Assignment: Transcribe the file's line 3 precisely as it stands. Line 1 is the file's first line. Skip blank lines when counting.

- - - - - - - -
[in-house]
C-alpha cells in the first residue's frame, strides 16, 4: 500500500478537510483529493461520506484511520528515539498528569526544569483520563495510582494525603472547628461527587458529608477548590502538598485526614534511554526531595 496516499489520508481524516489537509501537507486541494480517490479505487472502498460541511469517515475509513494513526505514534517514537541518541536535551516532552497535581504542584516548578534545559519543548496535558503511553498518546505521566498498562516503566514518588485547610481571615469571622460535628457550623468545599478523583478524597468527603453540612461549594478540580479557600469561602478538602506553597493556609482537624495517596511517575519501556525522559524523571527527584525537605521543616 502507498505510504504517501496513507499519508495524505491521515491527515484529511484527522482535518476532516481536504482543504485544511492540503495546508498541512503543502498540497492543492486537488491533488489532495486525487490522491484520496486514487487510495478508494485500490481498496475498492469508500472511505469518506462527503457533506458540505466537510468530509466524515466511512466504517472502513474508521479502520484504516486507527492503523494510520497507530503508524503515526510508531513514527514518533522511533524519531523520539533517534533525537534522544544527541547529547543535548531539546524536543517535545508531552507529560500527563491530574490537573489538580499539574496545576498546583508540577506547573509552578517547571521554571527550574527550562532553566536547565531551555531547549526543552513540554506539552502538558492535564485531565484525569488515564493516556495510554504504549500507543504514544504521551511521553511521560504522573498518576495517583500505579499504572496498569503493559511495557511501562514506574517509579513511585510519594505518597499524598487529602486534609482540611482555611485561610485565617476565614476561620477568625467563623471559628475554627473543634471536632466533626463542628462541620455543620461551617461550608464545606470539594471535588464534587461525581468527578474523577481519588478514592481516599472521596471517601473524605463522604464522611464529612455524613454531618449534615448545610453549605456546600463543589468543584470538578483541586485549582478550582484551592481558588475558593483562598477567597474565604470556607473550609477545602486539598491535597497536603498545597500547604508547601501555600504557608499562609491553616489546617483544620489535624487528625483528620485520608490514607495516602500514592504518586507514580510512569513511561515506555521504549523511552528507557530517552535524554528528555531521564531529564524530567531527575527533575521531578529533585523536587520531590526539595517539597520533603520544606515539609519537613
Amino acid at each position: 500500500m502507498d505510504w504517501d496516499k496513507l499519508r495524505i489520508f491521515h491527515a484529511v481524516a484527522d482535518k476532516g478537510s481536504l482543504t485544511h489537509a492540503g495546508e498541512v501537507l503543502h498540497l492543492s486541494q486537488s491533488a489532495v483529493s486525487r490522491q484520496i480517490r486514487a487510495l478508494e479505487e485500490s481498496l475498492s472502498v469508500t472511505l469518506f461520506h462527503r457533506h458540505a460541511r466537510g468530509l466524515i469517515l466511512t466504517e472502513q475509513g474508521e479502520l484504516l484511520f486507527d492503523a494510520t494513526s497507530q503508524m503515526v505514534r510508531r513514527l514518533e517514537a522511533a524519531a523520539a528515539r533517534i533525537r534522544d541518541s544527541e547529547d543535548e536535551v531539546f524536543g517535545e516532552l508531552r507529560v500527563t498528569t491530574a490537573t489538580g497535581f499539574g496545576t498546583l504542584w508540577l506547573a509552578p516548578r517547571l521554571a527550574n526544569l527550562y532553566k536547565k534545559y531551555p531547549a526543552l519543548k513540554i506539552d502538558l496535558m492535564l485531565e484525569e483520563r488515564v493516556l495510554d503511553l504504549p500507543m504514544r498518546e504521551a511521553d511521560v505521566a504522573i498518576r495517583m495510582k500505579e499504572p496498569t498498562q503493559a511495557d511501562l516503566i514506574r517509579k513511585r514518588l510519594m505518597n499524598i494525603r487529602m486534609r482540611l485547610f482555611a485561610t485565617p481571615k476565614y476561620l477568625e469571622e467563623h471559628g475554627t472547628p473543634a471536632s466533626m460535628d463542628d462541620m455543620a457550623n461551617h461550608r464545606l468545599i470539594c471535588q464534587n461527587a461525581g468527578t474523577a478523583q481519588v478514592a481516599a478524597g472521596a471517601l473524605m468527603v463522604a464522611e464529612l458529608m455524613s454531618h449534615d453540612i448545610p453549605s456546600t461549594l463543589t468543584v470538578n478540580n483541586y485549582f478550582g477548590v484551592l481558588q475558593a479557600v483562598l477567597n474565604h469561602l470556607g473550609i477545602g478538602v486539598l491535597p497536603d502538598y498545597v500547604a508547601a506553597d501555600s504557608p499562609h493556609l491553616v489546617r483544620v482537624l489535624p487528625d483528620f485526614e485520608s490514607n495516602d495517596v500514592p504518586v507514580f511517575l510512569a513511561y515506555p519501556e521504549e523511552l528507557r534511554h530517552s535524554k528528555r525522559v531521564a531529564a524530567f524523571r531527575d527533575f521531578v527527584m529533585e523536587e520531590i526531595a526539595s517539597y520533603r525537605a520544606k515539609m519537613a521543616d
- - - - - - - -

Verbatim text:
Amino acid at each position: 500500500m502507498d505510504w504517501d496516499k496513507l499519508r495524505i489520508f491521515h491527515a484529511v481524516a484527522d482535518k476532516g478537510s481536504l482543504t485544511h489537509a492540503g495546508e498541512v501537507l503543502h498540497l492543492s486541494q486537488s491533488a489532495v483529493s486525487r490522491q484520496i480517490r486514487a487510495l478508494e479505487e485500490s481498496l475498492s472502498v469508500t472511505l469518506f461520506h462527503r457533506h458540505a460541511r466537510g468530509l466524515i469517515l466511512t466504517e472502513q475509513g474508521e479502520l484504516l484511520f486507527d492503523a494510520t494513526s497507530q503508524m503515526v505514534r510508531r513514527l514518533e517514537a522511533a524519531a523520539a528515539r533517534i533525537r534522544d541518541s544527541e547529547d543535548e536535551v531539546f524536543g517535545e516532552l508531552r507529560v500527563t498528569t491530574a490537573t489538580g497535581f499539574g496545576t498546583l504542584w508540577l506547573a509552578p516548578r517547571l521554571a527550574n526544569l527550562y532553566k536547565k534545559y531551555p531547549a526543552l519543548k513540554i506539552d502538558l496535558m492535564l485531565e484525569e483520563r488515564v493516556l495510554d503511553l504504549p500507543m504514544r498518546e504521551a511521553d511521560v505521566a504522573i498518576r495517583m495510582k500505579e499504572p496498569t498498562q503493559a511495557d511501562l516503566i514506574r517509579k513511585r514518588l510519594m505518597n499524598i494525603r487529602m486534609r482540611l485547610f482555611a485561610t485565617p481571615k476565614y476561620l477568625e469571622e467563623h471559628g475554627t472547628p473543634a471536632s466533626m460535628d463542628d462541620m455543620a457550623n461551617h461550608r464545606l468545599i470539594c471535588q464534587n461527587a461525581g468527578t474523577a478523583q481519588v478514592a481516599a478524597g472521596a471517601l473524605m468527603v463522604a464522611e464529612l458529608m455524613s454531618h449534615d453540612i448545610p453549605s456546600t461549594l463543589t468543584v470538578n478540580n483541586y485549582f478550582g477548590v484551592l481558588q475558593a479557600v483562598l477567597n474565604h469561602l470556607g473550609i477545602g478538602v486539598l491535597p497536603d502538598y498545597v500547604a508547601a506553597d501555600s504557608p499562609h493556609l491553616v489546617r483544620v482537624l489535624p487528625d483528620f485526614e485520608s490514607n495516602d495517596v500514592p504518586v507514580f511517575l510512569a513511561y515506555p519501556e521504549e523511552l528507557r534511554h530517552s535524554k528528555r525522559v531521564a531529564a524530567f524523571r531527575d527533575f521531578v527527584m529533585e523536587e520531590i526531595a526539595s517539597y520533603r525537605a520544606k515539609m519537613a521543616d